Oriental drama: with its portico, thermal baths and amphitheatre, Palmyra bore many characteristics of a Greco-Roman city. Many oriental dramas were performed on this stage. Unfortunately, the plays, written in Aramaic, haven't survived. In addition to being a theatre, the arena was also used for battles between gladiators and animals.
Forum of high society: some 200 statues of important individuals once stood here, taking up honoured positions in the porticoes of the agora, or main square. In the agora's south-western corner stand the remains of a building where the city council is likely to have held its meetings. The council was made up of representatives from influential merchant families, who were responsible for shaping the fortunes of the desert city.
Ornate burial sites: there are a number of burial grounds just outside the city gates. Prominent families built tall towers housing ornate sarcophagi and tombs big enough for several generations. There are also many underground gravesites decorated with rich architectural flourishes and frescoes that hint at the daily life and wealth of that period.
In the third century AD, Palmyra became a military base. After the reign of Zenobia, the city came under the power of a string of different rulers. The city went into decline and its splendour was eventually buried beneath the desert sand. Even today, the city's ruins are still partly covered. Now, the ancient city is under threat from "Islamic State" militants, and UNESCO fears it could be destroyed altogether.
The desecration was recorded on video and widely published by Islamic State supporters, who portrayed it as part of their campaign to erase any cultural history which contravenes their extreme interpretation of Sunni Islam.
However the United States has said looting and smuggling of artefacts has been a significant source of income for the militants. In July 2015 the U.S. handed Iraq a hoard of antiquities it said it had seized from Islamic State in Syria.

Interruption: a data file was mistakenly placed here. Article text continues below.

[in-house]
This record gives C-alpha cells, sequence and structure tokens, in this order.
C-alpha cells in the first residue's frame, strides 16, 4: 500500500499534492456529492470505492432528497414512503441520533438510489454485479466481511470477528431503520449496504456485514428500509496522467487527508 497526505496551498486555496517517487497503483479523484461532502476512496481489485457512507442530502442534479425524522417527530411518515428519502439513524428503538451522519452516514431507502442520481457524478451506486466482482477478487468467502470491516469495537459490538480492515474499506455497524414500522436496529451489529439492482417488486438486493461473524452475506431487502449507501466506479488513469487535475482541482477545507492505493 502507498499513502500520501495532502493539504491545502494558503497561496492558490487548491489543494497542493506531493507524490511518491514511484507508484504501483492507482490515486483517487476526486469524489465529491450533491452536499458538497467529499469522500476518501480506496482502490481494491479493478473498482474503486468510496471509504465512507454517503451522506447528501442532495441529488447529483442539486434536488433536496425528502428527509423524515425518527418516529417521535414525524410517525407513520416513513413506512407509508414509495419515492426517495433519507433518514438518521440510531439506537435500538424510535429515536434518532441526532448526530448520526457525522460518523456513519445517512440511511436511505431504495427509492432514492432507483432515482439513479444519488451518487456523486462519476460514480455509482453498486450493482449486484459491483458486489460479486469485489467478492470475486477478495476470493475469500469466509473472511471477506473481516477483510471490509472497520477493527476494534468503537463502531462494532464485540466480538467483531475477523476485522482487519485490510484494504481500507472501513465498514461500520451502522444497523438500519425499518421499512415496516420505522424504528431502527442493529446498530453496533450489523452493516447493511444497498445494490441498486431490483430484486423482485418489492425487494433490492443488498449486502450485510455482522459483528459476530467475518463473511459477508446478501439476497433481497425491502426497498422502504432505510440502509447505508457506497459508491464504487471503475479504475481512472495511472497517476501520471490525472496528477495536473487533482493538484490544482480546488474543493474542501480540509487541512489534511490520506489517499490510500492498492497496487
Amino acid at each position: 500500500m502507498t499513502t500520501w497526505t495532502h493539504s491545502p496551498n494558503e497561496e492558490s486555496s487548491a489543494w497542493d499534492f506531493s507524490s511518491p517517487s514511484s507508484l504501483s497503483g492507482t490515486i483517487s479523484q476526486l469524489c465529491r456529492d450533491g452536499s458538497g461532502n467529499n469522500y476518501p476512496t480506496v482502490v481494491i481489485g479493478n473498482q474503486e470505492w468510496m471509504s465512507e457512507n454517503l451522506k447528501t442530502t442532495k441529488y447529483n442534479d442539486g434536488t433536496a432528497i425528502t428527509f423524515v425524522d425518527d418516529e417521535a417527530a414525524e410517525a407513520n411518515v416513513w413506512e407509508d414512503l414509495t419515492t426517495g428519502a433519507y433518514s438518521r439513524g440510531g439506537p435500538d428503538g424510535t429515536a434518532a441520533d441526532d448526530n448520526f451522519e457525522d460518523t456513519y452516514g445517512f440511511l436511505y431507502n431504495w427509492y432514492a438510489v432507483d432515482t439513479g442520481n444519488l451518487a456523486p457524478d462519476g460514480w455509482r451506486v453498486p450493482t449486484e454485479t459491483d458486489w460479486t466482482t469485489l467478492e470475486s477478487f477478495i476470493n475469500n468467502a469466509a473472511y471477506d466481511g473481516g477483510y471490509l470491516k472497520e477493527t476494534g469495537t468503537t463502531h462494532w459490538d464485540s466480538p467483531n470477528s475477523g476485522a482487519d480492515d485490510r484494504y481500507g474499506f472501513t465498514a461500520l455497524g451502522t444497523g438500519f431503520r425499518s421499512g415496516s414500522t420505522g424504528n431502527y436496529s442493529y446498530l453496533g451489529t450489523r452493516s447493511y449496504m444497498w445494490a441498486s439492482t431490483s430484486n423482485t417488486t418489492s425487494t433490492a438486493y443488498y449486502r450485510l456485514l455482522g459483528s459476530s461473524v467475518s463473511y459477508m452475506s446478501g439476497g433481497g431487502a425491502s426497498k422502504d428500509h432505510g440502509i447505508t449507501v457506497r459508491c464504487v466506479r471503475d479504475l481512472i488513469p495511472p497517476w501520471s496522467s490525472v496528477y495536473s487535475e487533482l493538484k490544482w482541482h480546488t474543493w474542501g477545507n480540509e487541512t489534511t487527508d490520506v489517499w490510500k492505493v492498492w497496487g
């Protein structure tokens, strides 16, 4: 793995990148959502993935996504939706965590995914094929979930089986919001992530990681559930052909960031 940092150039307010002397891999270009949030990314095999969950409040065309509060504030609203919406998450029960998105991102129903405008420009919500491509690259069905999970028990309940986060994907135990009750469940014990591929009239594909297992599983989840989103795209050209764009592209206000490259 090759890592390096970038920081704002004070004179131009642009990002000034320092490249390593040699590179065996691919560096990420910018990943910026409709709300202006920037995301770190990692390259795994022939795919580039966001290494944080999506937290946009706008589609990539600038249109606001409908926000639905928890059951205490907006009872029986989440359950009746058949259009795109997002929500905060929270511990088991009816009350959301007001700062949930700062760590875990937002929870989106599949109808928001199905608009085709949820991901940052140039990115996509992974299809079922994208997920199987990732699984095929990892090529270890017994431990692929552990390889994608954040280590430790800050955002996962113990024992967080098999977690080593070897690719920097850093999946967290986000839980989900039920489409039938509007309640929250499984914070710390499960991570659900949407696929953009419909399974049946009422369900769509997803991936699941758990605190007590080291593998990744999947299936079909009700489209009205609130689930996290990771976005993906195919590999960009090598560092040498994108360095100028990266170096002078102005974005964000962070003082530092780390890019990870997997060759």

While Islamic State's 30-month occupation of the Mosque of Jonah left a legacy of damage and theft, it has also opened up fresh opportunities for archaeologists.
Excavations which were launched in 2004, the year after the U.S.-led invasion of Iraq, revealed an entrance to the palace of Assyrian king Esarhaddon, guarded by large lamassus – human-headed winged bulls carved from stone.
But work halted shortly after because it threatened the foundations of the mosque, built over the reputed burial site of the biblical prophet revered by Jews, Christians and Muslims – who know him as Nabi Yunis.
"The whole palace remained untouched by the experts and foreign excavation," Jassim said as he toured the tunnels, still lined with broken bits of pottery as well as sections of stone panel with carved figures and cuneiform text. "So this site, the Esarhaddon Palace, maintained all its features...It contains large collections of sculptures of different sizes and shapes and valuable artefacts".
Esarhaddon, who ruled ancient Assyria for 12 years in the early 7th century BC, was the son of Sennacherib whose military campaigns against Babylon and the kingdom of Judah are recorded in the bible.
A U.S.-backed Iraqi campaign dislodged Islamic State from most Iraqi cities captured in 2014 and 2015. The militant group is now fighting in its last major urban stronghold, in the western part of Mosul.
Iraqi forces earlier this week captured the ransacked main museum of Mosul, where the militants filmed themselves destroying priceless statues. (Reuters)